There's a formation on Mars that's been enticing scientists since it was first observed in the 1970s: Mount Sharp, in the middle of Gale Crater. If Gale Crater sounds familiar, it's because that's where the Mars Science Laboratory - Curiosity - is slated to land in August of this year.
Curiosity is the first Mars rover to even attempt to land on the narrow strip of flatter ground at the foot of Mount Sharp, thanks to precision-landing technology on the one-ton rover.
So why is Mount Sharp such an interesting target? Scientists hope that by studying the roughly 5-kilometer-high formation, (3.1 miles) Curiosity will be able to shed more light on whether conditions were ever favorable for life on Mars. Just to give you an idea how tall this thing is, the Grand Canyon is only a mile (1.6 kilometers) deep according to the National Park Service.
Georgia Tech's James Wray, a science team collaborator for the Curiosity mission, tells us that Mount Sharp has kilometers of sedimentary layers that could reveal clues to millions of years of Martian geologic history. As on Earth, where geologists study formations to understand how they fit into the stratigraphic - that is, chronologic - history of the planet, Mount Sharp presents an opportunity to do the same on Mars.
"Mount Sharp is the only place we can currently access on Mars where we can investigate this transition in one stratigraphic sequence," said Caltech's John Grotzinger, chief scientist for the Mars Science Laboratory, in a statement. Wray likens it to "reading thousands of successive pages from an encyclopedia of Martian history."
Mount Sharp is an apt name - in the tradition of naming Martian features after scientists (Gale Crater was named for Australian astronomer Walter Gale), the mountain is named after a geologist, Robert P. Sharp, who was at the forefront of planetary science and a member of NASA's first few Mars missions.
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"The NASA/ESA Hubble Space Telescope has spotted the "UFO Galaxy." NGC 2683 is a spiral galaxy seen almost edge-on, giving it the shape of a classic science fiction spaceship. This is why the astronomers at the Astronaut Memorial Planetarium and Observatory, Cocoa, Fla., gave it this attention-grabbing nickname.
While a bird's eye view lets us see the detailed structure of a galaxy (such as this Hubble image of a barred spiral), a side-on view has its own perks. In particular, it gives astronomers a great opportunity to see the delicate dusty lanes of the spiral arms silhouetted against the golden haze of the galaxy’s core. In addition, brilliant clusters of young blue stars shine scattered throughout the disc, mapping the galaxy’s star-forming regions.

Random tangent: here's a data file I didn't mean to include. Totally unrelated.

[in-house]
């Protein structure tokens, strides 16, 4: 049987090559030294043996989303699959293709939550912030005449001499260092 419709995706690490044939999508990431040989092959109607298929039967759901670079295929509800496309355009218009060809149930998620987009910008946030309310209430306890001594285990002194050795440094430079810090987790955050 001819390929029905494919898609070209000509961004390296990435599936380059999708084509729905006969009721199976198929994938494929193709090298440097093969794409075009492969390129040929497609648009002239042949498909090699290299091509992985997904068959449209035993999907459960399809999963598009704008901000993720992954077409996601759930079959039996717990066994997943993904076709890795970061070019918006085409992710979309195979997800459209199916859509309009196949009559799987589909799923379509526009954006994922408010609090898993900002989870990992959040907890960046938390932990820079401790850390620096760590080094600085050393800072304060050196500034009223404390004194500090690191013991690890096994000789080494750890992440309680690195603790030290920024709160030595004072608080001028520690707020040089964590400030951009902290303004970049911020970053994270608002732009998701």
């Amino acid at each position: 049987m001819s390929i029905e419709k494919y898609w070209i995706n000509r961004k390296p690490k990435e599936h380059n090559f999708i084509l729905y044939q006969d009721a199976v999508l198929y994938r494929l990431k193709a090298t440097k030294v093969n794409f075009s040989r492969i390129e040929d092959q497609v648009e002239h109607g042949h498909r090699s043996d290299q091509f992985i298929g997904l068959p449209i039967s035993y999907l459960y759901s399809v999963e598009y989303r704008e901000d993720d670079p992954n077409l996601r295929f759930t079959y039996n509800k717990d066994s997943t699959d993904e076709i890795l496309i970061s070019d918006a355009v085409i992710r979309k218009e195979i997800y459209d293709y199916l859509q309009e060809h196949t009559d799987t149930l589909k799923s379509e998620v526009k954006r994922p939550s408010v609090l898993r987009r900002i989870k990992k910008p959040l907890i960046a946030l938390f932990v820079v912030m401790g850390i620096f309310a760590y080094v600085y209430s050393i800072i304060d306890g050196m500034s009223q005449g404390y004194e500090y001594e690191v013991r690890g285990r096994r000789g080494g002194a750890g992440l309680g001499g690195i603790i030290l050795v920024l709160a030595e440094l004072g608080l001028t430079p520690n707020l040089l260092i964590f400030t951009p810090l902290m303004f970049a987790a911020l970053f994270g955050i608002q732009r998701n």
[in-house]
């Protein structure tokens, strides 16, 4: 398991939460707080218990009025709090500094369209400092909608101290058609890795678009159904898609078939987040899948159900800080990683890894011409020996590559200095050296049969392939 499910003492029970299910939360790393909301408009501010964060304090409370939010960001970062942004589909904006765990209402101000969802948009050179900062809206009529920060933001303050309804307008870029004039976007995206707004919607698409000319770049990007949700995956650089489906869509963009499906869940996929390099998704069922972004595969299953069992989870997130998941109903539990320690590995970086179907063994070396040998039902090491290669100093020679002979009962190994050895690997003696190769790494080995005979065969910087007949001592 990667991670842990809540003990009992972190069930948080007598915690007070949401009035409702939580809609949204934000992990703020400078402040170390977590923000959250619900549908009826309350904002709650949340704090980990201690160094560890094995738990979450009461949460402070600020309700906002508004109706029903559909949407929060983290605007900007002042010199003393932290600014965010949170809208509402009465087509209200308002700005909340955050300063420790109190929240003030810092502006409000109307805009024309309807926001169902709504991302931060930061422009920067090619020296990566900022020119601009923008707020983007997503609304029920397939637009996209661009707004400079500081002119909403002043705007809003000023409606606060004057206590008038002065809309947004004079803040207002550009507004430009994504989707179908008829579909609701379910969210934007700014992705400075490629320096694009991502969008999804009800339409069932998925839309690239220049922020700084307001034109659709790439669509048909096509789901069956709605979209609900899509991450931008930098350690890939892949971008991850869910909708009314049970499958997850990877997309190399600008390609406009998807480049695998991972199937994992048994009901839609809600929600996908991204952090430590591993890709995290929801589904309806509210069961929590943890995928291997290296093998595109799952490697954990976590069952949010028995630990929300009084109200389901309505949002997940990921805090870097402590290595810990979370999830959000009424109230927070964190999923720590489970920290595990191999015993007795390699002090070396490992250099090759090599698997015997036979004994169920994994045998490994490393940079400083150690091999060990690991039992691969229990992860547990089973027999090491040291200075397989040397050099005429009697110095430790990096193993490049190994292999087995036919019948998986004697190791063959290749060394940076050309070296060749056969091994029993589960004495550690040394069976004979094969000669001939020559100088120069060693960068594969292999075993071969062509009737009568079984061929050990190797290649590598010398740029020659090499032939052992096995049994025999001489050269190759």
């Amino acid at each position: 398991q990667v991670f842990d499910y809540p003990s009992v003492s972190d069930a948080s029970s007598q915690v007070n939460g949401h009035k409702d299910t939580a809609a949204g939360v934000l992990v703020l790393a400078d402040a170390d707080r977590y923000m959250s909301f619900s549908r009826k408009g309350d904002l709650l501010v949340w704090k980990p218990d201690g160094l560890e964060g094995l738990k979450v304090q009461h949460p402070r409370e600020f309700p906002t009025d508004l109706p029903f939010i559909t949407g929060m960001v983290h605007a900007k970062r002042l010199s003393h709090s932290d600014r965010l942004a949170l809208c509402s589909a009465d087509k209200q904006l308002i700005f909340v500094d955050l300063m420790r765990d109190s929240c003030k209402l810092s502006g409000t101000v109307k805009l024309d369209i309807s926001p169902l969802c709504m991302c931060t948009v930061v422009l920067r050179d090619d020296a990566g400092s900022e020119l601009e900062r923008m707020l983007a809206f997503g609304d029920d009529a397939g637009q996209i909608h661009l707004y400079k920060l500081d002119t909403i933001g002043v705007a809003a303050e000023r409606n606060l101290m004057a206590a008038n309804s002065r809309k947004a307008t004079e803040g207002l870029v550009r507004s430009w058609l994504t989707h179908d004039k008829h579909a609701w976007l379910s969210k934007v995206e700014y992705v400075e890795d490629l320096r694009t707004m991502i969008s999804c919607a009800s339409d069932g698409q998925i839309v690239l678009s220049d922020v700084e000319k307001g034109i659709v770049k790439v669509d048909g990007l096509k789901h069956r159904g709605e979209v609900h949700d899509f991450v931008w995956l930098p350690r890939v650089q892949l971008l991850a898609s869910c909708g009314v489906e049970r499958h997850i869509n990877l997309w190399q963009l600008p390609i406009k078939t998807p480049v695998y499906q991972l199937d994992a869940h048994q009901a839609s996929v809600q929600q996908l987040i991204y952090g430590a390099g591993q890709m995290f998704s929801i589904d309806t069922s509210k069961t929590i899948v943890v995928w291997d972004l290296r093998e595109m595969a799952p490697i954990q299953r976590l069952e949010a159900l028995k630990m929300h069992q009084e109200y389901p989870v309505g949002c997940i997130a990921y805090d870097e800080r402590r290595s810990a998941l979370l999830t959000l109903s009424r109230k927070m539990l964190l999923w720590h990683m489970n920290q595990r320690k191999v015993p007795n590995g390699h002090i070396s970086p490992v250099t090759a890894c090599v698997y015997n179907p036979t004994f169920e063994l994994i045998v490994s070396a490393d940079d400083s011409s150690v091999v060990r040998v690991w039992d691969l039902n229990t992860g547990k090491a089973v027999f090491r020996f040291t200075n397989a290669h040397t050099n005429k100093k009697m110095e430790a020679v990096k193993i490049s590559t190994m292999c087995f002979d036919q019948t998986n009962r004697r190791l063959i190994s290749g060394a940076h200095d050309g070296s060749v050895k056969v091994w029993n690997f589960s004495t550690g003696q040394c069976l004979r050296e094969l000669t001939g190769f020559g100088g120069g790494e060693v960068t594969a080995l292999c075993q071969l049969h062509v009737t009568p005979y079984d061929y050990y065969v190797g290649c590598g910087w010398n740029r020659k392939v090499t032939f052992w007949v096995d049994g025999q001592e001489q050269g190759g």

Perhaps surprisingly, side-on views of galaxies like this one do not prevent astronomers from deducing their structures. Studies of the properties of the light coming from NGC 2683 suggest that this is a barred spiral galaxy, even though the angle we see it at does not let us see this directly.
This image is produced from two adjacent fields observed in visible and infrared light by Hubble’s Advanced Camera for Surveys. A narrow strip which appears slightly blurred and crosses most the image horizontally is a result of a gap between Hubble’s detectors. This strip has been patched using images from observations of the galaxy made by ground-based telescopes, which show significantly less detail. The field of view is approximately 6.5 by 3.3 arcminutes."Source: NASA
By Pamela Greyer, Special to CNN
Editor’s Note: Pamela Greyer is a K-12 science educator, STEM education consultant and NASA solar system ambassador. She is the former site director of NASA’s Science, Engineering, Mathematics and Aerospace Academy Chicago Program and continues to mentor and engage youths in NASA engineering competitions and contests.
This is her second post about leading a team through the process of competing in NASA's Great Moonbuggy Race. Catch up on her story here.
"Ms. G, How are we supposed to build this?"
If anybody ever said building a moonbuggy for NASA's Great Moonbuggy Race was an easy task, they were definitely not telling the whole story.
The team is excited by the idea of going to the U.S. Space and Rocket Center in Huntsville, Alabama, to race their moonbuggy. But before that can happen, they have to design and build the buggy.
This project presents as many challenges to the students today as it did for the NASA engineers who designed the first lunar vehicle. My students have discovered the art of innovation while designing their moonbuggy.
"This is more than a challenge in engineering design," said one of my students. "Where are the directions?"
After thousands of trips around the Earth, Buzz Lightyear has landed at the Smithsonian.
The foot-high plastic toy, representing the character from Disney's "Toy Story" franchise, flew to the International Space Station aboard space shuttle Discovery on May 31, 2008.
Once aboard, the toy was part of interactive games and special messages designed by NASA and Disney to encourage children to pursue careers in science.
The action figure was brought to NASA ahead of his journey to make him lighter and safer for the voyage.FULL STORY
Editor's note: This post is part of the Overheard on CNN.com series, a regular feature that examines interesting comments and thought-provoking conversations posted by the community.
CNN's Light Years blog always seems to be addressing some of life's biggest, most perplexing and indeed thorniest questions. Our readers often go there to debate grand themes and ponder the meaning of the universe.